Cerro de la Muerte is the highest point in the Costa Rican section of the Inter-American Highway. Its name means "Mountain of Death", since in the past crossing the mountains from the Valle Central meant a three or four day journey, on foot or on horseback, and many ill-prepared travelers succumbed to the cold and rain. However, the peak is now easily accessible since the highway runs close by.
The drivable track from the highway leads to the summit, with its cluster of telecommunications aerials. At this altitude, overnight temperatures can dip below freezing, but the sun soon raises the temperatures in the morning, with a high risk of sunburn in the thin clear air.
This mountain is in Talamanca range, which extends from eastern Costa Rica into neighbouring western Panama. This range was a volcanic island in the geological past, it raised result of tectonic uplift and its separation from other mountain ranges means that it has developed many endemic species of animals and plants, often with affinities to Andean forms.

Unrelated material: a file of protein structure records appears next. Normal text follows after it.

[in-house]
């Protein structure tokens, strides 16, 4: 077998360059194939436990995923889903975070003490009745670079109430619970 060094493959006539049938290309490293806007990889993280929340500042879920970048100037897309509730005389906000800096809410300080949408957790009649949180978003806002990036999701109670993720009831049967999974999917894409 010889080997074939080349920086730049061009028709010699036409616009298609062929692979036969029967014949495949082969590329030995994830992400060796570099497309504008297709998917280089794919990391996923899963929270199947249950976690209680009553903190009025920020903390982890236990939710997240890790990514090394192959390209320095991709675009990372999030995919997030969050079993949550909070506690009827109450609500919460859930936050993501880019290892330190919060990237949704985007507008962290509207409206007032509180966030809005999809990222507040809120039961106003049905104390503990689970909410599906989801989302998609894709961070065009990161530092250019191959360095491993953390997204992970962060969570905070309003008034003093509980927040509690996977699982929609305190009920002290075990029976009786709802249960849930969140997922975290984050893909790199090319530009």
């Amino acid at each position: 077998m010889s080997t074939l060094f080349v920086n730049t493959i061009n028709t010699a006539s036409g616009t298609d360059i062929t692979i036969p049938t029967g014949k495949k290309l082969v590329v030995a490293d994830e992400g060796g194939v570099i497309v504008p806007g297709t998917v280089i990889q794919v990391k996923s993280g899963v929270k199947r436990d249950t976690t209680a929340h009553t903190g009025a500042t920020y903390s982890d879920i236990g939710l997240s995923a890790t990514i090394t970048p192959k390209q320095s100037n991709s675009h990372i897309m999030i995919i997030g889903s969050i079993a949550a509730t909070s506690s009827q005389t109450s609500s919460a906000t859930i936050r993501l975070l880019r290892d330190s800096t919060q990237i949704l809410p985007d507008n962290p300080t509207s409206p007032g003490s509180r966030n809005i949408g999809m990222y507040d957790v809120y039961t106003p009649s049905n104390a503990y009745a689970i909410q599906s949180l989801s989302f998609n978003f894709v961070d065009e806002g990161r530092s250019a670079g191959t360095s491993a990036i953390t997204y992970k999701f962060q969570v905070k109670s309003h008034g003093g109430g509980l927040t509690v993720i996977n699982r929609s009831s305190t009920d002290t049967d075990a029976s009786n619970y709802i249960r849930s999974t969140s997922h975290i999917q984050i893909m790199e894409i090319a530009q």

The higher areas are páramo habitat, with stunted shrubs, dwarf bamboo, and tree ferns, and smaller plants like blueberry, gooseberry and lady's slipper. Below this zone, the natural vegetation is oak forest with bamboo understory, an excellent place to see the charismatic Resplendent Quetzal.
Nearly fifty percent of the bird species recorded from Cerro de la Muerte are endemic to the Talamanca range. These include Fiery-throated Hummingbird, Timberline Wren, Sooty Robin, Black-billed Nightingale-Thrush, Peg-billed Finch and Volcano Junco.
Paramo at the summit